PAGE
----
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Discovery & Development Drug Delivery, Formulation

Navigating the Nose

Nasal drug delivery is considered non-invasive and can provide rapid therapeutic results – but it is also challenging because the nose is designed to filter out hazards rather than absorb drugs. Getting drugs to the upper nasal passages and the olfactory region is particularly difficult, but could open up the possibility of targeting the central nervous system.

A partnership between the University of Tours, France, and drug device specialist Nemera, aims to offer a boost to nasal drug delivery. Researchers at the university have developed a new delivery method that they believe will allow for better drug deposition in the distal region of the nasal cavities, and make the most of the influence of nose anatomy to decrease deposition variability.

“The University has patented its new method of delivering drugs to the nasal cavity and was looking for a partner to co-develop a disposable delivery device. The University will be focusing on experimental testing, mainly consisting of in-vitro deposition studies, and we will be working on the device and testing materials,” says Alain Regard, Technology Product Manager at Nemera.

Figure 1: Scintigraphy images of deposited aerosol in the human nasal cavities (lateral view) for nebulized aerosol (5µm particle size) by the nose (left image) and the same nebulizer used with the new concept (right image).

Initial proof of concept has been performed for the delivery method using jet nebulizer technology. The University of Tours and the Aerodrug department of the Diffusion Technique Française measured the influence of small particle sizes (from 2µm to 10µm in terms of mass median aerodynamic diameter) on the deposition distribution in a nasal cast model using their new method. Laurent Vecellio, Scientific Director of Aerodrug, and a member of the research team at the University of Tours explains in more detail: “Our method involves delivery of the drug through the buccal cavity during the nasal expiratory phase using a small portable device. The drug particles enter the nasal cavities through the rhino pharynx, which has a significant impact on drug deposition,” (see Figure 1).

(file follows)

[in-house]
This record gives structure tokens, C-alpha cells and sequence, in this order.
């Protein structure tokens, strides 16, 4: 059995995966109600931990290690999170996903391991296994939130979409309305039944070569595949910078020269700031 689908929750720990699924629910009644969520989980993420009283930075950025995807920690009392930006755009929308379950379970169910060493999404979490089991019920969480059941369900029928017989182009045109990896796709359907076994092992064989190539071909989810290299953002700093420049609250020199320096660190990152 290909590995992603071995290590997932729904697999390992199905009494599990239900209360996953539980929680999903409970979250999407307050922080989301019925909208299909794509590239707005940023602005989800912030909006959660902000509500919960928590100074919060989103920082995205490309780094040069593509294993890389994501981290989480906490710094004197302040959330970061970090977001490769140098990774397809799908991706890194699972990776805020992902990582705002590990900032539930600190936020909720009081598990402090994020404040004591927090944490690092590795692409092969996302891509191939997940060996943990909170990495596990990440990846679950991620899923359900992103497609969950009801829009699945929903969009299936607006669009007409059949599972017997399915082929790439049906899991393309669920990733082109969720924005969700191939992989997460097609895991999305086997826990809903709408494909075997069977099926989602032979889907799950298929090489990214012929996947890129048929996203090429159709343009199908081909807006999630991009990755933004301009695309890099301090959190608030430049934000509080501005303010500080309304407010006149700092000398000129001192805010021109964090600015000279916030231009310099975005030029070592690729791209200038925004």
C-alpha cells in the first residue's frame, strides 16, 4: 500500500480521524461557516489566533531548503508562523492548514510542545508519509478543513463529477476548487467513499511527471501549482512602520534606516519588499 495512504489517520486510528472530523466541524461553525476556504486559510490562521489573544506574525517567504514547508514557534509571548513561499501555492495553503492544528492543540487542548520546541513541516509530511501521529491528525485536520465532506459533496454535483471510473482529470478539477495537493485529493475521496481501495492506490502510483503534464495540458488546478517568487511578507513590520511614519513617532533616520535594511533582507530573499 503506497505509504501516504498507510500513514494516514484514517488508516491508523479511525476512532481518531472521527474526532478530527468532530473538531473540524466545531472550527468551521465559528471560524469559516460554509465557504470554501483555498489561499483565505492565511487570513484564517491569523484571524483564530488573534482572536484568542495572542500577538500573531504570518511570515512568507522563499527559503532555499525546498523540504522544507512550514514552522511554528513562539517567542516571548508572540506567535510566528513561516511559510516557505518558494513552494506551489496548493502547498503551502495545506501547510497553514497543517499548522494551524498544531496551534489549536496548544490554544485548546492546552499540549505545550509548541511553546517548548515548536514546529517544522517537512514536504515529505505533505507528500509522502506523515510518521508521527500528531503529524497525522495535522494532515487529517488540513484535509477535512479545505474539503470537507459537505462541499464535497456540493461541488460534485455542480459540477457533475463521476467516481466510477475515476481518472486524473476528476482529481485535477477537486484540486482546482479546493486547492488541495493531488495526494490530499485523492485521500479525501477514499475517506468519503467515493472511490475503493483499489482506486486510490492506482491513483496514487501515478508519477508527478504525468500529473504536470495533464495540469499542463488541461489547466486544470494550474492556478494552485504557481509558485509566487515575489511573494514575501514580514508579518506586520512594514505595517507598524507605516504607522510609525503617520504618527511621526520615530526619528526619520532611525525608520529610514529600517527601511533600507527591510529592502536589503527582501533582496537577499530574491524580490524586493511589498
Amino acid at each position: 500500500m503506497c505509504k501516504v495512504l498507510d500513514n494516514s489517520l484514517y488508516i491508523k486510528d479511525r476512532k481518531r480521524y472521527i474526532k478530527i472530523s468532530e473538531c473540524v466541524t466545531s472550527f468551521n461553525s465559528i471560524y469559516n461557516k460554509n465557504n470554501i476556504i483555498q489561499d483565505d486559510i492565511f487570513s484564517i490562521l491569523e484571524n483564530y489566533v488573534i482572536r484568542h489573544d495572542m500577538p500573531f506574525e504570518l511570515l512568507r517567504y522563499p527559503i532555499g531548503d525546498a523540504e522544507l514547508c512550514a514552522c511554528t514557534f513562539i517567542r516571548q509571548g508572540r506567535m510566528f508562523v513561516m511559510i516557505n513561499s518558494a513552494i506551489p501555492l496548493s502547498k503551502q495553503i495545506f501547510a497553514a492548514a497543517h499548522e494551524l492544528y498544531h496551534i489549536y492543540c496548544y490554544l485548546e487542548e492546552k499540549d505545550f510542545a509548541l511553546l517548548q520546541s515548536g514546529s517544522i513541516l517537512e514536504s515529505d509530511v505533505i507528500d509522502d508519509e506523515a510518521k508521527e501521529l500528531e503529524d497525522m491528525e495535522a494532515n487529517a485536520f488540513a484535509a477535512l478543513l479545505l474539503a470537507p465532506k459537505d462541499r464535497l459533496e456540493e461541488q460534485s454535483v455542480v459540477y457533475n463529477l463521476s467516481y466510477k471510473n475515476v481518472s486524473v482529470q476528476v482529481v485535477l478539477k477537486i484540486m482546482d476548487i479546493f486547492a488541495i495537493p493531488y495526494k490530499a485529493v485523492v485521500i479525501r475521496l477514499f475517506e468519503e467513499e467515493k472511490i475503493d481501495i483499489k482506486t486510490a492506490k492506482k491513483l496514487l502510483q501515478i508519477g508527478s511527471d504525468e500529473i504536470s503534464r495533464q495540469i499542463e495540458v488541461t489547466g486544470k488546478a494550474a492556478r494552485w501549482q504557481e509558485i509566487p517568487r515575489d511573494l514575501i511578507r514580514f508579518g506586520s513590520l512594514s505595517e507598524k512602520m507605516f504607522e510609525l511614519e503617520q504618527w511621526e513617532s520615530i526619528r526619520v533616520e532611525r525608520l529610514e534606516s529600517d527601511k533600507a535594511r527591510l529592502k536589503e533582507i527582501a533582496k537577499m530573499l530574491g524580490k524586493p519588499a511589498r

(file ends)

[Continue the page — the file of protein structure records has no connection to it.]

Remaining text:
You can read more about the challenges and potential of nasal drug delivery here.

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About the Author
Stephanie Vine

Making great scientific magazines isn’t just about delivering knowledge and high quality content; it’s also about packaging these in the right words to ensure that someone is truly inspired by a topic. My passion is ensuring that our authors’ expertise is presented as a seamless and enjoyable reading experience, whether in print, in digital or on social media. I’ve spent fourteen years writing and editing features for scientific and manufacturing publications, and in making this content engaging and accessible without sacrificing its scientific integrity. There is nothing better than a magazine with great content that feels great to read.

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